Quince and fig may increase the therapeutic index of doxorubicin. - GreenMedInfo Summary
Mitochondria as a Target for the Cardioprotective Effects of Cydonia oblonga Mill. and Ficus carica L. in Doxorubicin-Induced Cardiotoxicity.
Drug Res (Stuttg). 2017 Jun ;67(6):358-365. Epub 2017 Mar 20. PMID: 28320040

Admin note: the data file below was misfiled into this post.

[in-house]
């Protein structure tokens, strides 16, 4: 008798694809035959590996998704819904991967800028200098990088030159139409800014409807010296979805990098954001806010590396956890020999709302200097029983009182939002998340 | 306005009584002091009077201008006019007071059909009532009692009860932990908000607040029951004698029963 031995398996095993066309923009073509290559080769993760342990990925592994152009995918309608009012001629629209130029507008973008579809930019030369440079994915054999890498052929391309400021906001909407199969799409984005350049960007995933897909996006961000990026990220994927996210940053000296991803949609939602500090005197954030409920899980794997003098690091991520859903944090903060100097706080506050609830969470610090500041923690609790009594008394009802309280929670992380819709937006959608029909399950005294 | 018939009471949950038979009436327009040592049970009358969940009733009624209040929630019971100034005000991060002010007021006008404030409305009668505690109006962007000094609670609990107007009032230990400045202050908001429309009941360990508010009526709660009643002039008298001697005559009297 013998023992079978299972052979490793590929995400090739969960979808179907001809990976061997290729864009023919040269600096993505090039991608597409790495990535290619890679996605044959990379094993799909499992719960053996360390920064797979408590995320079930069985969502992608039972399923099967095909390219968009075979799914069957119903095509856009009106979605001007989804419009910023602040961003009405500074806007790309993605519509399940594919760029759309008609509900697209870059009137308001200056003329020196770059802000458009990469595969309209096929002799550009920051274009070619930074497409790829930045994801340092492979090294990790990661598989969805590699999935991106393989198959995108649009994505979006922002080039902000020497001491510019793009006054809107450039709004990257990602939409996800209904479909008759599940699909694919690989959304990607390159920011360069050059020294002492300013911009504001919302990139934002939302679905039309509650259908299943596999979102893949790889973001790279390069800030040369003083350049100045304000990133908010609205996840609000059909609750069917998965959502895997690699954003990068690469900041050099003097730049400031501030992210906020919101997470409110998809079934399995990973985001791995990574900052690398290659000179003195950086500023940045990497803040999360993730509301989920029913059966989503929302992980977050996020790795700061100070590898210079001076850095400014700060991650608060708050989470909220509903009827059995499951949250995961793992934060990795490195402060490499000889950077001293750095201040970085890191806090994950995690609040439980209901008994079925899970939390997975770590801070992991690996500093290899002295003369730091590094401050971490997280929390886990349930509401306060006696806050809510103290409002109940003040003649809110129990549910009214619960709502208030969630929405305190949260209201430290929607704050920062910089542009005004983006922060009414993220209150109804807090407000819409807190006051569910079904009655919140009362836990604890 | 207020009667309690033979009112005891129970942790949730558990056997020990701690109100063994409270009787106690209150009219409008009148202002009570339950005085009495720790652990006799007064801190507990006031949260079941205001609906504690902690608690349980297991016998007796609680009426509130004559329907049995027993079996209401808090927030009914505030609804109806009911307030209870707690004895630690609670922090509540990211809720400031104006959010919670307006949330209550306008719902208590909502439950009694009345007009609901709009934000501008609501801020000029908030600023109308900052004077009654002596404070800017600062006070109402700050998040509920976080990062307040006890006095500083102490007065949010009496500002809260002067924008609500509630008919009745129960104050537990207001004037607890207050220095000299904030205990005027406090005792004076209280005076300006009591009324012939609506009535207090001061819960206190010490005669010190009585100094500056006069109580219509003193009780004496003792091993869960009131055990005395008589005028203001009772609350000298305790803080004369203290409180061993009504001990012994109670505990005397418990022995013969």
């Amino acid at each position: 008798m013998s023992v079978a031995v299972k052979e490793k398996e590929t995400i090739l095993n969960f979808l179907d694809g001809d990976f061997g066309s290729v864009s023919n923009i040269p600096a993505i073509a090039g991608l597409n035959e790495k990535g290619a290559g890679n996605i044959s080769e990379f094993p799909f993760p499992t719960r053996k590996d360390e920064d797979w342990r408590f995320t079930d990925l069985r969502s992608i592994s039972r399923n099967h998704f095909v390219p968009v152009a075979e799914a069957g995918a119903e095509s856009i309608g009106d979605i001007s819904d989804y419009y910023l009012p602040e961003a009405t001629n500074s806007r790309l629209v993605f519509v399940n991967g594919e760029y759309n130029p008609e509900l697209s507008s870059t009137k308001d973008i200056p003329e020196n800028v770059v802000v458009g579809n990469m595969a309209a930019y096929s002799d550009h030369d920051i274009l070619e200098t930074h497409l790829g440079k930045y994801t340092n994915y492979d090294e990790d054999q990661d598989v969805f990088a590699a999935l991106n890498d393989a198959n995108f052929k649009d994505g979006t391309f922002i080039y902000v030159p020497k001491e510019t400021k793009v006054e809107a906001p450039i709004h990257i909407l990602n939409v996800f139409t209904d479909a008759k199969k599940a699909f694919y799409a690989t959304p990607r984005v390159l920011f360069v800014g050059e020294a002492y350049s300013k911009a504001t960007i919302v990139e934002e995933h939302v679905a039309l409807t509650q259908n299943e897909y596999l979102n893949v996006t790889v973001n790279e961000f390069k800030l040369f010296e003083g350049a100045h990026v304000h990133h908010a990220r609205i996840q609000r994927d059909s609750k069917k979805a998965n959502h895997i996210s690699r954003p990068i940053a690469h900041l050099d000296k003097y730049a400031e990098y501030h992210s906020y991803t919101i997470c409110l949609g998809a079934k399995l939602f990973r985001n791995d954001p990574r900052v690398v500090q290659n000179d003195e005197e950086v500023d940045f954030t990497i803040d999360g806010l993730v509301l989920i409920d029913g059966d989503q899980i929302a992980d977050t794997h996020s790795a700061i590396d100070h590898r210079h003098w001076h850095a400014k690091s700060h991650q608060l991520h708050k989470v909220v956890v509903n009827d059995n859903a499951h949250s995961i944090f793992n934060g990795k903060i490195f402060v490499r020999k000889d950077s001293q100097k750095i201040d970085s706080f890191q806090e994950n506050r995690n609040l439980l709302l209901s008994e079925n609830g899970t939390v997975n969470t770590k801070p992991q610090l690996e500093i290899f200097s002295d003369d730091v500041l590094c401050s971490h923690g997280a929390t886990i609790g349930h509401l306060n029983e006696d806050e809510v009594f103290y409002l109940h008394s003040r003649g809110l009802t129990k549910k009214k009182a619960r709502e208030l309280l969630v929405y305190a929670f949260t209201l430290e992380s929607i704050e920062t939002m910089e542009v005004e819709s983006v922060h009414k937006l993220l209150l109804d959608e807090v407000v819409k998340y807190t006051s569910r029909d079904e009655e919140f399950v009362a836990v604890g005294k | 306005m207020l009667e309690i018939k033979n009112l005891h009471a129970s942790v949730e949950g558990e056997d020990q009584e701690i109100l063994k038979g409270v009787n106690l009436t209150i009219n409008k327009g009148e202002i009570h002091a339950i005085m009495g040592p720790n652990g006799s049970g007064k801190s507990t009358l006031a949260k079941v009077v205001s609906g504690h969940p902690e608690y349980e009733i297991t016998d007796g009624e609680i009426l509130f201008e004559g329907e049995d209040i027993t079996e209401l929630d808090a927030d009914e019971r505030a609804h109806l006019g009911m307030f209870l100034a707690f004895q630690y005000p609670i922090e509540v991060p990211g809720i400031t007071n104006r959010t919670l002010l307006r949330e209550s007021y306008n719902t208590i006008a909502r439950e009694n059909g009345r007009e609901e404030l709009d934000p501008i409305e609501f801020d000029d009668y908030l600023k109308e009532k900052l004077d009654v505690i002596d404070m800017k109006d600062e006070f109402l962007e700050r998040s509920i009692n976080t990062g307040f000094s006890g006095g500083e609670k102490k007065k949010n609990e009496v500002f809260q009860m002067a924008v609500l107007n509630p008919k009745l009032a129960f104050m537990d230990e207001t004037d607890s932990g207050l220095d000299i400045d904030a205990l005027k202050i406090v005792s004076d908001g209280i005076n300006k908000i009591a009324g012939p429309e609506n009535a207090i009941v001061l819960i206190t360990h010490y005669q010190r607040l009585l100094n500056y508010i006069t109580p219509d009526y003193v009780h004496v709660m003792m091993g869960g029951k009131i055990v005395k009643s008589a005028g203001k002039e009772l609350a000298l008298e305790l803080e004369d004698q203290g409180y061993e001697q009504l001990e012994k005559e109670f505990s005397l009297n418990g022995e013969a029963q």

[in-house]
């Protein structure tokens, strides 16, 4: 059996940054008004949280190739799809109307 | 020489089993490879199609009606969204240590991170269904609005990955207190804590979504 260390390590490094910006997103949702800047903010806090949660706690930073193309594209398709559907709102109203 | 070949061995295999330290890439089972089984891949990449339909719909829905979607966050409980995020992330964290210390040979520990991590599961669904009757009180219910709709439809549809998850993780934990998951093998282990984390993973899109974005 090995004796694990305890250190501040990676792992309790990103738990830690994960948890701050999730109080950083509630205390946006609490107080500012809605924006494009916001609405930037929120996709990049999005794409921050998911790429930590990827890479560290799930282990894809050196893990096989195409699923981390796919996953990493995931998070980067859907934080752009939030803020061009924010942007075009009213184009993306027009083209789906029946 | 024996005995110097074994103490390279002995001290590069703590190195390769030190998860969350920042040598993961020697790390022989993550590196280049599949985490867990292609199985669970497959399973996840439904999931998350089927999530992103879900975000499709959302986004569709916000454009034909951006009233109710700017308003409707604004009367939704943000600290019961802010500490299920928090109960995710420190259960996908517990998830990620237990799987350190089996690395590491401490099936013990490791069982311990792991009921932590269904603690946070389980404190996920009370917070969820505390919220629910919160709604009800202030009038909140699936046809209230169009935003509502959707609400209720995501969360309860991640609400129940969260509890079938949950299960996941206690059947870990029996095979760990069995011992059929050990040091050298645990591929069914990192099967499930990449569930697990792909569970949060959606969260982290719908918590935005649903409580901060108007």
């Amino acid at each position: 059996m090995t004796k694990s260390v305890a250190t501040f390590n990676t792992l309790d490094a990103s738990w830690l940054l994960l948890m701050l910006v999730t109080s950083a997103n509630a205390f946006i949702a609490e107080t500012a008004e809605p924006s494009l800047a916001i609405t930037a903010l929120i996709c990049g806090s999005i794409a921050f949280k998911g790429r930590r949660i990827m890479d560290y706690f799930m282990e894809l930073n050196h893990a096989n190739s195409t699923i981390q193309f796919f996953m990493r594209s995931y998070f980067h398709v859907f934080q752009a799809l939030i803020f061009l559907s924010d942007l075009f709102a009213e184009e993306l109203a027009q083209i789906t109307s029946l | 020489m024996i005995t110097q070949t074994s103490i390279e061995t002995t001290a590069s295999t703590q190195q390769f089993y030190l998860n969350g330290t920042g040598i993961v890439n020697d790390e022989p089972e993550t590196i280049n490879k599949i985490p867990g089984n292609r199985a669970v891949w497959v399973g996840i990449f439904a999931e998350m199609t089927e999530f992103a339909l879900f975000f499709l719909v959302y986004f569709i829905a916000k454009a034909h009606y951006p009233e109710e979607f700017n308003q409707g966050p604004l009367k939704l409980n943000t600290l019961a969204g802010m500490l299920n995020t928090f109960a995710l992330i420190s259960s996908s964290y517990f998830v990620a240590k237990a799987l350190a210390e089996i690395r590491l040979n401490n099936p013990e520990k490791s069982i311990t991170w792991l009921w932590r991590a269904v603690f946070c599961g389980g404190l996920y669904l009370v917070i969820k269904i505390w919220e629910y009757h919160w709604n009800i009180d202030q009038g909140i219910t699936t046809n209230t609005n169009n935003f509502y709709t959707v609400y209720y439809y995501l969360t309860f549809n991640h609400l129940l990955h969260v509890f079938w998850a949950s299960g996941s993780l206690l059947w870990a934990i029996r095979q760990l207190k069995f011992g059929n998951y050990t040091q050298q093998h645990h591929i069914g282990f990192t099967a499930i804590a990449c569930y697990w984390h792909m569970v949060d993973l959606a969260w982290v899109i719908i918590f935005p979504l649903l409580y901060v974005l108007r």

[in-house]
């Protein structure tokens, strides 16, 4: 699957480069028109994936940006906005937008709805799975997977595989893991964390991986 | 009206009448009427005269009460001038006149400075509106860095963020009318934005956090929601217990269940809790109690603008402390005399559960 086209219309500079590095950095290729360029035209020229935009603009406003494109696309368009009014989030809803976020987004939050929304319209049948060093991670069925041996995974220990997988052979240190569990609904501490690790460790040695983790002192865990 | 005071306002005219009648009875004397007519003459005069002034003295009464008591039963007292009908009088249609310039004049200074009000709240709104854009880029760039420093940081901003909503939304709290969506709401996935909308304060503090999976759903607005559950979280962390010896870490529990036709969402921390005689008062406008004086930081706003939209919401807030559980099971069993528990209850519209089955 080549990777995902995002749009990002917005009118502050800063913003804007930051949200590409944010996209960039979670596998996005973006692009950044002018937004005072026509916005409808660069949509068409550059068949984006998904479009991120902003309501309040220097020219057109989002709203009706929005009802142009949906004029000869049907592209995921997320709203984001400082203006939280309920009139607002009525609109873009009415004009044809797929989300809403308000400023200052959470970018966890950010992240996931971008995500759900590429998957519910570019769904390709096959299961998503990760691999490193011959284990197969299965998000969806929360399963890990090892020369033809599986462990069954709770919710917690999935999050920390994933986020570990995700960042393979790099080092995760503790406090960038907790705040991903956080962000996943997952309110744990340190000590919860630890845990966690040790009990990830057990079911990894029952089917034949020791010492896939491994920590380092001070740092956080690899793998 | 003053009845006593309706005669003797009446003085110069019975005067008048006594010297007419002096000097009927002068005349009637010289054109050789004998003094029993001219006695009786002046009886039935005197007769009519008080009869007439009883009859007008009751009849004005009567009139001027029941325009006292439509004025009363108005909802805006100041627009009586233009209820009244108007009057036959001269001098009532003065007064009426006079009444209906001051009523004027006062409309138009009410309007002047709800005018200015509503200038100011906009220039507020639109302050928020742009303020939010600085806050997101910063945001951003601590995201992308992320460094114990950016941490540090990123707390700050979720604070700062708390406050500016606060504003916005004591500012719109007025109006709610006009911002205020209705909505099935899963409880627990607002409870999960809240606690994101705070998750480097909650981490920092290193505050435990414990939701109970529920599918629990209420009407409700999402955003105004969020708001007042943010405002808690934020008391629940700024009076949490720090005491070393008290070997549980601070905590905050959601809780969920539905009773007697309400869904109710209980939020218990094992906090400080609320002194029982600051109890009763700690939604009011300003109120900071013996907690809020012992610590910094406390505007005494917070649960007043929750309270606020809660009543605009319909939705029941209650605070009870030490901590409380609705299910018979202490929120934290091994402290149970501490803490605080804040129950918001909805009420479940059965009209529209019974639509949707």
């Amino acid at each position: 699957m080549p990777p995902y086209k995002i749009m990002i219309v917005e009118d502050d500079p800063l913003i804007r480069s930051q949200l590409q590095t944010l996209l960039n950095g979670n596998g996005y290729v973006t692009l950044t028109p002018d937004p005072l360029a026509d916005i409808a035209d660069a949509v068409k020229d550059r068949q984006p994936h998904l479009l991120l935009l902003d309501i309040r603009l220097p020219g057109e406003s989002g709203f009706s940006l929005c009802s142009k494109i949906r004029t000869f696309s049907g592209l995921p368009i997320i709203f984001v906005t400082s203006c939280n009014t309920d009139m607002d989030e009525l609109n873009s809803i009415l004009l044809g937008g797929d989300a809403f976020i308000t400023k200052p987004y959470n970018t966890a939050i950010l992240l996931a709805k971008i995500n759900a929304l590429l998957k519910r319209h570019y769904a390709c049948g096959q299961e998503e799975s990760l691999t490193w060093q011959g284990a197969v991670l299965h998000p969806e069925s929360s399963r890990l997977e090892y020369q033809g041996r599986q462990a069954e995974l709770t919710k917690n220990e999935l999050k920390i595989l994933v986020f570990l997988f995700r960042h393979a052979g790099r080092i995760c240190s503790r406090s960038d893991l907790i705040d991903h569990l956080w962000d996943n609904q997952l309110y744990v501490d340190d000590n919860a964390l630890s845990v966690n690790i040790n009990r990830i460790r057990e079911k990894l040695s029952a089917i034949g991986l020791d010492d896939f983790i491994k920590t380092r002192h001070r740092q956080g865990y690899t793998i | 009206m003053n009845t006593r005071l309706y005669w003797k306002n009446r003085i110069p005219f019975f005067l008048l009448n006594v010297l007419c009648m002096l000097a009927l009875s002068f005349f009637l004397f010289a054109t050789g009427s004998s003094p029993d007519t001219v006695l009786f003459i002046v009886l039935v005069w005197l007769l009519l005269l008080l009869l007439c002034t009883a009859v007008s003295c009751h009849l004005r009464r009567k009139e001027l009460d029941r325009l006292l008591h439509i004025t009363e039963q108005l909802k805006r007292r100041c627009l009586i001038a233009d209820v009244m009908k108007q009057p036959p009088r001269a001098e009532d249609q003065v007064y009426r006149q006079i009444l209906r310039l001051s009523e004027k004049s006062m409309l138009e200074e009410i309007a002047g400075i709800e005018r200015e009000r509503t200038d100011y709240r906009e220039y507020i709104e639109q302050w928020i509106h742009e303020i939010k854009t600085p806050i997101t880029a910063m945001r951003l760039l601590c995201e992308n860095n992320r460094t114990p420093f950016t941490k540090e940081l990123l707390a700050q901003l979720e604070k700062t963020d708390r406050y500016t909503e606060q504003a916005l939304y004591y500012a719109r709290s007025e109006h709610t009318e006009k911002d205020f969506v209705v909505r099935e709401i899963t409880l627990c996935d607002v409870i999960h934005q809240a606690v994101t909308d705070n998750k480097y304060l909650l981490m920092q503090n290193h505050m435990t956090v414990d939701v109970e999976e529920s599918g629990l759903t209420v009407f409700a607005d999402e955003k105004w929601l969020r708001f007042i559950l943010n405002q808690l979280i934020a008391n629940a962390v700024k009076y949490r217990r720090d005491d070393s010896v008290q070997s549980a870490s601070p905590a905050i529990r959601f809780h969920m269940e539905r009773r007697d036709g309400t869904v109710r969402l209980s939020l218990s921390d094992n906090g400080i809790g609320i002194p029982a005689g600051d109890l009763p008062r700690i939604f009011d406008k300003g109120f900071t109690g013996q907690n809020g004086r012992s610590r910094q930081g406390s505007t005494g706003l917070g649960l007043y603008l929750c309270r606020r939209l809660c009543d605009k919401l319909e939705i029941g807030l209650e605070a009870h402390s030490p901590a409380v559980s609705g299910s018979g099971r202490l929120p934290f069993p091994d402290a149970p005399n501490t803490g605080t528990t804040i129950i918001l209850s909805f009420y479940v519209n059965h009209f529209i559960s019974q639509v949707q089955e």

Quince (Cydonia oblonga Mill.) and fig (Ficus carica L.) exhibit a broad spectrum of pharmacological activities. Regarding the cardiotoxic effect of doxorubicin (DOX) is mediated mainly through mitochondrial oxidative stress and dysfunction; the present study evaluated the cardioprotective effects of the aqueous extracts of Cydonia oblonga Mill. fruit (ACO) and Ficus carica L. fruit (AFC) against DOX-induced cardiotoxicity. Cardiomyocytes toxicity was induced in male Sprague Dawley rats by intraperitoneal (ip) injections of 2.5 mg/kg DOX 3 times per week for a period of 2 weeks. After heart failure was induced in the rats, the animals were decapitated and their hearts were immediately removed. Then, the cardiac mitochondria were isolated by differential ultracentrifugation, and the protective effects of each particularextract on mitochondrial oxidative stress and dysfunction were determined. ACO and AFC ameliorated mitochondrial dysfunction in the isolated mitochondria and prevented mitochondrial reactive oxygen species formation, membrane lipid peroxidation, mitochondrial swelling, mitochondrial membrane potential collapse (%ΔΨm), and cytochrome c release. Also, the extracts significantly increased reduced glutathione levels and succinate dehydrogenase activity. These results indicated that ACO and AFC have beneficial effects against DOX cardiotoxicity which mediated by attenuating mitochondrial dysfunction. Therefore, it can be suggested that quince and fig may increase the therapeutic index of DOX.